Redesigning the new OnMilwaukee may have been among the biggest undertakings I’ve had to embark upon since starting at the media company, but the whole thing started on a whim. I had a little free time and I took a look at a couple of small elements. But the more I pushed the data around, the more I realized we could probably be presenting our information a lot more clearly.
I scrapped the small ideas and started looking at the bigger picture. This was the result.
There are quite a few differences between the old site and the new site. You may instantly see (to the left) that the new site feels much more open and inviting. I wanted to make sure there was a lot more breathing room on the new site. There is significantly less text on the new design but it’s only about 12% shorter. This is because the information that is left in tact has a lot more space to exist.
On top of the extra space I worked to unify the design elements. The red banners help separate the sections. The widgets all have a unified background color. Instead of having three or four different forms of widget navigation I cut it down to one. I also developed a grid pattern to help decide how large certain elements should be and how much space should be allotted between them.
The biggest change, as far as usability goes, is the presentation of information. We discarded the formality of having sections on the home page. Articles are still organized, structurally, within sections that you can access from the navigation bar, but on the front page those sections matter less. What matters more is the newness of information. Initially the redesign asked for a Twitter-style list of new stories, but other staff members wanted a more curated feel. They didn’t want quick blogs to have the same importance as the better composed stories. So we moved the new article list to the top and added a more magazine-like, curated section on the main page. This allows users to a) easily see which articles are new and b) easily see which articles are most important.
The business listing widget was simplified, while the event calendar was given more presence. Our Weekend Preview, an important weekly article, also finds prominence on the front page. In the old design it had a tendency to disappear quiet quickly. Now there is a permanent link right on the homepage.
The logo was updated to move away from the passe Web 2.0 look to the softer gradients that are more pervasive in design today.
Listed here are only the major considerations for the entire redesign. There were countless other smaller calls that added up to one big idea.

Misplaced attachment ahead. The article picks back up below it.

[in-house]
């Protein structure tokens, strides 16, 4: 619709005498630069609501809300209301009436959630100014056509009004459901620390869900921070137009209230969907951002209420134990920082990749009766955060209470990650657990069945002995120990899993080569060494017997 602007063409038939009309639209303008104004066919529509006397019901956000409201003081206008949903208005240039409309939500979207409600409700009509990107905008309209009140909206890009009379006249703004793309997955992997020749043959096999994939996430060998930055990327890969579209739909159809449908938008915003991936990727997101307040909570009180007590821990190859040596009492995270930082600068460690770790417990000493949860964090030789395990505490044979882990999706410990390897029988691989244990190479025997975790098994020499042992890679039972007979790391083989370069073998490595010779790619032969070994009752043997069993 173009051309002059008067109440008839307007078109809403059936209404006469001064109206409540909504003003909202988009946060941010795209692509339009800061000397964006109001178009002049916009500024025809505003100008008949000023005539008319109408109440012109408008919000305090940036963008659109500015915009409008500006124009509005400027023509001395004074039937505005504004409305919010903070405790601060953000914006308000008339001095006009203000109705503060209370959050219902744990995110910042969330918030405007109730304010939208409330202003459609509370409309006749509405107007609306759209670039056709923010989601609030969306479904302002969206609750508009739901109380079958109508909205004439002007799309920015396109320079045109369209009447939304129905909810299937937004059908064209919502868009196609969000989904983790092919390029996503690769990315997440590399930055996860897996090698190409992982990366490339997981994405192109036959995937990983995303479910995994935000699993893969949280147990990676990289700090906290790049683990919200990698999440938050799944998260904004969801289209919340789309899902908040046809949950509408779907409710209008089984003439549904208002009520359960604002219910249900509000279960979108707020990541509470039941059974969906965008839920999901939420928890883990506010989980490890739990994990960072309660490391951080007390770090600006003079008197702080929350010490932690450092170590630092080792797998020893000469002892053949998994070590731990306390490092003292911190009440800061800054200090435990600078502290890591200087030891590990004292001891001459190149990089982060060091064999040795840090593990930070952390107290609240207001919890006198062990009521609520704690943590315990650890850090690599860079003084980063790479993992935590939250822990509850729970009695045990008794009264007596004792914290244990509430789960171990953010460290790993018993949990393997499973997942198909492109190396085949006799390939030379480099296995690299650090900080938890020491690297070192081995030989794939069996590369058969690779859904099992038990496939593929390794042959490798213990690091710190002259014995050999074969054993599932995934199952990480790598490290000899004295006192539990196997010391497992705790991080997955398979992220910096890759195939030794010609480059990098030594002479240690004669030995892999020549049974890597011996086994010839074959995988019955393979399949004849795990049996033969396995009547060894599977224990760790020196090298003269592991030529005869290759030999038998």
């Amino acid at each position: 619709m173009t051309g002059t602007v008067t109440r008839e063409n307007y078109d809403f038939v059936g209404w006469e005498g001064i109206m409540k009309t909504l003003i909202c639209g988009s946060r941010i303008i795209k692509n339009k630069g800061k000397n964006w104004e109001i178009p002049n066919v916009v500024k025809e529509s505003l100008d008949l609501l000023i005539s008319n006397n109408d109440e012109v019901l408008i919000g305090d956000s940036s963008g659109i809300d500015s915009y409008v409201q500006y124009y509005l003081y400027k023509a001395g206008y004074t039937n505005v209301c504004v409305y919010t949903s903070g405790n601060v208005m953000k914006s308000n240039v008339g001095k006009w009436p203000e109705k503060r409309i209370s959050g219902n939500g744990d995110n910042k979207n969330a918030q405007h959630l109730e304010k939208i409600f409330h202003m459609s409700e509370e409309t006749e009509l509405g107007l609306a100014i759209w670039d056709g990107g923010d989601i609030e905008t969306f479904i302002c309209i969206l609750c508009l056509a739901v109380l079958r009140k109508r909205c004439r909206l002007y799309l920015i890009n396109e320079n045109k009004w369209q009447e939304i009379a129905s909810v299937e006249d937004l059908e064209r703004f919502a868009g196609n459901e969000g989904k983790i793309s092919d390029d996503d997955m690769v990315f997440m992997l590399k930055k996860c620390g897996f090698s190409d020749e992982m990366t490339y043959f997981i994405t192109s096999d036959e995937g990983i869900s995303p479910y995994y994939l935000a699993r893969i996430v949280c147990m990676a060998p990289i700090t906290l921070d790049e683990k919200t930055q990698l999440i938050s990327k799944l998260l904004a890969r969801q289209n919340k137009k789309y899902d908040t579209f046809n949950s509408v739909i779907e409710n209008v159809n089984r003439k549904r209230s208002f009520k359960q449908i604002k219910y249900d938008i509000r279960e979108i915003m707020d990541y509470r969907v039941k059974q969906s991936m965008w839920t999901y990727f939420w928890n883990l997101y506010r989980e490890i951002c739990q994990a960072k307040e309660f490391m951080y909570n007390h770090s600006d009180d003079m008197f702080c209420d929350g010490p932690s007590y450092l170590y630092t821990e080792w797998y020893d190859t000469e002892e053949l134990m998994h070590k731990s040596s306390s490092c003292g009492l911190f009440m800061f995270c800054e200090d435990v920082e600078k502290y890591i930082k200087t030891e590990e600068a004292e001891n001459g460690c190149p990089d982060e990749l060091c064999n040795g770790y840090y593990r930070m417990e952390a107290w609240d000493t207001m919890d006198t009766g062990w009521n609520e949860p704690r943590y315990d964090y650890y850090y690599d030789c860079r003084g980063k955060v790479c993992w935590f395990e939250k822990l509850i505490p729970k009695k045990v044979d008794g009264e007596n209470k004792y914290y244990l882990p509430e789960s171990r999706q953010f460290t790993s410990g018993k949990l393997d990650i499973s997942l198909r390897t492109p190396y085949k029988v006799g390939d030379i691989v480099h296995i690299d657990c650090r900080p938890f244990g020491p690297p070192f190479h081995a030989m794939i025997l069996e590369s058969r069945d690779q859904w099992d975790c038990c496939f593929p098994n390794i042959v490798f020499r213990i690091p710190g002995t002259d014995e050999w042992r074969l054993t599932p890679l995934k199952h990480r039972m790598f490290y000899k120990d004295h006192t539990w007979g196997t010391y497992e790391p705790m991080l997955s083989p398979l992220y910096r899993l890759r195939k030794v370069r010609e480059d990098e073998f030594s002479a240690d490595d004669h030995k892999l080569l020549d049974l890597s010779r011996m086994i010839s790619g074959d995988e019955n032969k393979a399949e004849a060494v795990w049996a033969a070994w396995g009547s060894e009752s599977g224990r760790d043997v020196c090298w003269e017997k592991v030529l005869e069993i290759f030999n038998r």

Walmart* just gave up one of their truly unique branding opportunities. When one typed out their initial logo, instead of a dash, most would use a star (or asterisk). Wal*Mart. It’s a truly unique position they had put themselves into, by being able to separate their brand name with an non-traditional ASCII character. Where most would use dashes, Wal*Mart got the star. Even further, their letter pairings, caps vs. lowercase, and general rhythm of the appearance of the word worked quite well.
Now their logo is followed by the star. Walmart*. Now it looks like their brand is followed by a caveat. The word mark as typed in plain text, “Walmart,” is not nearly as graceful or rhythmic as the previous.
Don’t get me wrong. Walmart*’s logo needed a major update to appear more friendly towards it’s customers (the weight of those letters was more representative of the burdens it imposes onto most of it’s workforce, than the “friendliness and convenience” it wanted to convey) but with this solution they removed a lot of it’s branding ability from the common people it relies on most.
And what does that star burst mean, anyway? It went from something conveying some kind of vaguely American values to something more immediately techy and dot com-y.
For a company that is so prevalent you would think there would be an impetus to make that brand work for them, but it really reminds me of what the chain has to go through every time it wants to open another store: a struggle to justify it’s existence.
I have a new idea for a new “inspirational/collaborative” project in order to have a reason to keep on drawing. I’ve been lurking on a blog called “The Drawing Club”, where a bunch of artists get together and do drawings and paintings of live models.
I like this idea, and I really wish I could afford to sit in on a life drawing class at MIAD, but I also like the idea of being able to include a variety of people from a variety of areas from around the United States (or, perhaps, the world?). The artists would not have to simply do renderings of the image (unless they wanted). They could create a design, illustration, drawing, painting…whatever. Maybe even music?
This would require a bit of back-end work…something that would allow users to sign up, upload imagery, and specify a category, but not much else. Maybe a blog area would be implemented, but it seems the best way to start out would be small and simple.
My current Content Management System (CMS) is TextPattern, which works well for what I’m doing now. Ashe Dryden tells me that the Drupal CMS would be an ideal place to start for more powerful work, and has offered a crash course in getting started. Who can refuse?
So with any luck, perhaps the coming months will deliver something along those lines. My biggest fear is that this game, which is supposed to deliver inspiration, would turn into an amateur hour and eventually just waste away, but I’m thinking it’ll be a fun exercise, anyway.